In the backdrop of these views that were dominant amongst the military establishment of the US, the Washington Post, quoting an adviser to Trump, reported on 21 December that the President had brought up the issue of leaving Afghanistan at a White House meeting of Cabinet-level officials. During the meeting he pushed National Security Adviser John Bolton to carry out the withdrawal. Bolton, however, resisted, as did the House Chief of Staff John F. Kelly, a retired US Marine General. They, along with other US officials, persisted with their efforts to dissuade Trump, and that resulted in putting off a formal announcement.
Under pressure from his own officials and allies alike, Trump appeared to play down the sharp criticism his decisions generated by suggesting in tweets earlier this week that the withdrawals were not imminent and would take time to be put into effect. Garrett Marquis, a spokesman for the US National Security Council, in an emailed statement to Bloomberg on Afghanistan claimed that “The president has not made a determination to drawdown US military presence in Afghanistan and he has not directed the Department of Defense to begin the process of withdrawing US personnel from Afghanistan”. Even this statement implicitly conveys that Trump is in the process of making the “determination to drawdown”, and that a decision “to begin the process of withdrawing” was in the offing.
The stress and strain of fighting a 17-year long war, only to be locked in a wearisome stalemate with the adversary at the end of it, is without doubt highly frustrating and draining for the US. The talks that Khalilzad has been holding with the Taliban, the last round of which was held in Abu Dhabi last month and the next is scheduled to be held in Saudi Arabia this month, had been initiated with the aim of ending this impasse. The timing of Trump’s decision in the midst of the negotiations is unlikely to make Khalilzad’s already delicate and tricky task any easier. Trump has, in any case, undiplomatically made public his skepticism on what the talks would yield. He had the following to say in a recent interview, “I don’t know that they are going to be successful, probably they’re not. Who knows?"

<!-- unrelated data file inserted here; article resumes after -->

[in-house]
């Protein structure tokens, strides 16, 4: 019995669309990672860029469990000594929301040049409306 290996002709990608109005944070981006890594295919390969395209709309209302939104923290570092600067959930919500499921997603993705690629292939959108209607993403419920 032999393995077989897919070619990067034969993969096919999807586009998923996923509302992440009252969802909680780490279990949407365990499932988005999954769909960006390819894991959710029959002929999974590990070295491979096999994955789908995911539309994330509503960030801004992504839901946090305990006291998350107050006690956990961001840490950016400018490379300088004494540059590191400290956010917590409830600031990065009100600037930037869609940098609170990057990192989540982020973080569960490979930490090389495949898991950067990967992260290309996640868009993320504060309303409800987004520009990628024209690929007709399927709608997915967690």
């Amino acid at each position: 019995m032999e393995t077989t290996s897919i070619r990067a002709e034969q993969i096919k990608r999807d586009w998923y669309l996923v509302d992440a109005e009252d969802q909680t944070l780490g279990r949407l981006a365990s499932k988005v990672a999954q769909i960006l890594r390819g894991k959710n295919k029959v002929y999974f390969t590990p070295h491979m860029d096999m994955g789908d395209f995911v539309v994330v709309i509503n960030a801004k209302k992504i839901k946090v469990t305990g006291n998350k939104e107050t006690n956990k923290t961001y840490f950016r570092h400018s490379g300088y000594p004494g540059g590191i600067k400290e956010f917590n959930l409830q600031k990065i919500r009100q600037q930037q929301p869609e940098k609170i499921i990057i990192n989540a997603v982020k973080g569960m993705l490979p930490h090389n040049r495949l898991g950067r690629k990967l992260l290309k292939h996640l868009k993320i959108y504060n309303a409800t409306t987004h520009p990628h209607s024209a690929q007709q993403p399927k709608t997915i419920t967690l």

Some analysts feel that this dim view may have prompted Trump to decide on a drawdown. Whether it did or not is debatable, but what is not is the fact that news of the proposed drawdown appearing just a few days after the Abu Dhabi discussions has rendered the US position vis-à-vis the Taliban highly vulnerable. As brought out in EFSAS commentary of 16-11-2018, the primary Taliban demand has been withdrawal of US troops from Afghanistan. This was reiterated by the Taliban in the Abu Dhabi talks. With the media extensively covering news of the proposed drawdown just after the Abu Dhabi talks, the Taliban interpreted Trump’s decision as being a direct consequence of their demand, reflecting a major success for them. A Taliban spokesman told the media that “we weren’t expecting that immediate US response. We are more than happy”. Graeme Smith, a consultant for the International Crisis Group, revealed that social media accounts run by the Taliban erupted in celebration at the news.